Yankees' rumored Aaron Judge injury timeline (from expert) gives reason for hope

New York Yankees v Los Angeles Dodgers
New York Yankees v Los Angeles Dodgers / Ronald Martinez/GettyImages

Toe injuries can be finicky. Aaron Judge injuries can be finicky. The Yankees are preaching caution and staying mum on their internal timetable for Judge's recovery, after the powerhouse right fielder made mincemeat of the Dodger Stadium right field fence.

Still, based on the way the team's medical staff has behaved so far with Judge's injury, sports surgeon Dr. Spencer Stein of NYU Langone believes that all signs point to the All-Star having escaped disaster.

Or they point to the Yankees' medical staff mishandling a more major injury out of desperation. It simply can't be ruled out.

Judge has stayed relatively silent so far -- "There's no timetable, really, which I think is best. Because there's a couple things going on in there." -- but the PRP injection the Yankees gave him after diagnosing him with a toe contusion/ligament sprain is the key to Stein's analysis.

According to the good doctor, the Yankees wouldn't have administered such an injection for a more severe sprain. Their course of treatment indicates that Judge will be down for a week or two, then will need another week or two to ramp back up.

Yankees won't announce Aaron Judge injury timetable, but things seem good?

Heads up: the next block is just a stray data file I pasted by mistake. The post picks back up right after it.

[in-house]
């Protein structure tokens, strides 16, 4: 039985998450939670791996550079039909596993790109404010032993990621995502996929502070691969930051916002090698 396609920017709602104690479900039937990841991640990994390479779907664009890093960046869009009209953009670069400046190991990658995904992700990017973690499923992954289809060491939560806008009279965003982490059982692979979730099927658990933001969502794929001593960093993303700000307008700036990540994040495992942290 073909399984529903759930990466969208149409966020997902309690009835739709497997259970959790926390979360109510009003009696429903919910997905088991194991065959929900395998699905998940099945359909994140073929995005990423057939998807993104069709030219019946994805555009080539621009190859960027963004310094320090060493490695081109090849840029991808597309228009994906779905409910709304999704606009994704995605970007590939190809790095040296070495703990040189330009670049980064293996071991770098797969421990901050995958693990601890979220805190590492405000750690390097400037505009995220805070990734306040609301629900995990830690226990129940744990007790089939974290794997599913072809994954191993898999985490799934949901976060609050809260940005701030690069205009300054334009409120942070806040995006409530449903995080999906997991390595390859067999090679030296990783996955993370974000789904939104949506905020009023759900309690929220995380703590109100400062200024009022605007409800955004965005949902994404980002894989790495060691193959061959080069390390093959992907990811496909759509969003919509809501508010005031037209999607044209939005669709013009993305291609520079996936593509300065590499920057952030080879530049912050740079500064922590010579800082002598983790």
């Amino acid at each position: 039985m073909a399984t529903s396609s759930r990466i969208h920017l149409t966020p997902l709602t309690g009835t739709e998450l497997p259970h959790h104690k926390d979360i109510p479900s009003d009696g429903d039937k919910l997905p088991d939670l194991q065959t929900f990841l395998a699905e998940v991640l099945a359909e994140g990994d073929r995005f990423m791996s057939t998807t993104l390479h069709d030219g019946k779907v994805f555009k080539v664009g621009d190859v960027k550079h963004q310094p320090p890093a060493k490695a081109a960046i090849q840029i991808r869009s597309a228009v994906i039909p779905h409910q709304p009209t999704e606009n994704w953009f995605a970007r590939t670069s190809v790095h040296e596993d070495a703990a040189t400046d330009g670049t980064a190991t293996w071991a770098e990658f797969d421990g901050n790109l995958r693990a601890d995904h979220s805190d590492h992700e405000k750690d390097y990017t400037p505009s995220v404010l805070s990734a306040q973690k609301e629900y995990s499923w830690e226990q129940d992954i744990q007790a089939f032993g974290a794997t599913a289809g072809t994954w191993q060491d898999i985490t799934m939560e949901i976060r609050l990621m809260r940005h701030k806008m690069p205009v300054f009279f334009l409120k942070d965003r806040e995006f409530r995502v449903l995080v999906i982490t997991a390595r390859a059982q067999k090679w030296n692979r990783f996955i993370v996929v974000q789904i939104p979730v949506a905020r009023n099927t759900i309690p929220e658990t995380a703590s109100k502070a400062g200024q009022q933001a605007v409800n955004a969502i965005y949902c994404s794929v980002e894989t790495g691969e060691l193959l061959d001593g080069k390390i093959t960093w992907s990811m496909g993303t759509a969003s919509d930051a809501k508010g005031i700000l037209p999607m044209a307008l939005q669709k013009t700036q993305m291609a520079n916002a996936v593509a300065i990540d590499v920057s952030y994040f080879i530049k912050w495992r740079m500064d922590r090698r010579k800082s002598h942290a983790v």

The real danger was a potential fracture of the sesamoid bone, which is what felled DJ LeMahieu last season (and ... and probably this season, too?). If Judge had fractured that -- and the Yankees are insisting there is no fracture to speak of -- then he might've needed surgery that would end his season and knock him out for 4-6 months.

For now, we'll have to go off Dr. Stein's medical knowledge (even though he's speaking from experience and hasn't been privy to Judge's tests or scans), because Aaron Boone and the Yankees really don't want to put a clock on this whole thing.

Boone got testy when pressed on a potential timeline on Thursday, claiming he'd give the media "the best timeline [they] possibly can" down the road. The team remains famously secretive with these things, though, unwilling to toss a number out there for fear of being wedded to it down the line as things go awry.

It's (supposedly) not a break. It's some sort of high-impact turf toe, which recently knocked Marlins outfielder Jazz Chisholm out after a similar wall kick (he's getting back to baseball activities about a month after impact). Per Meredith Marakovits on Thursday's broadcast, Judge is also enthused that the injury is to the side of his pivot toe rather than the bottom. LeMahieu's last season was on the bottom, and nagged eternally.

It would seem the Yankees dodged the worst-case scenario here, and are humoring a relatively minor injury. But Judge's toe still hurts. He's still swelled up. Until any of that dissipates, he can't get back to work, and no one can accurately theorize. Not even doctors.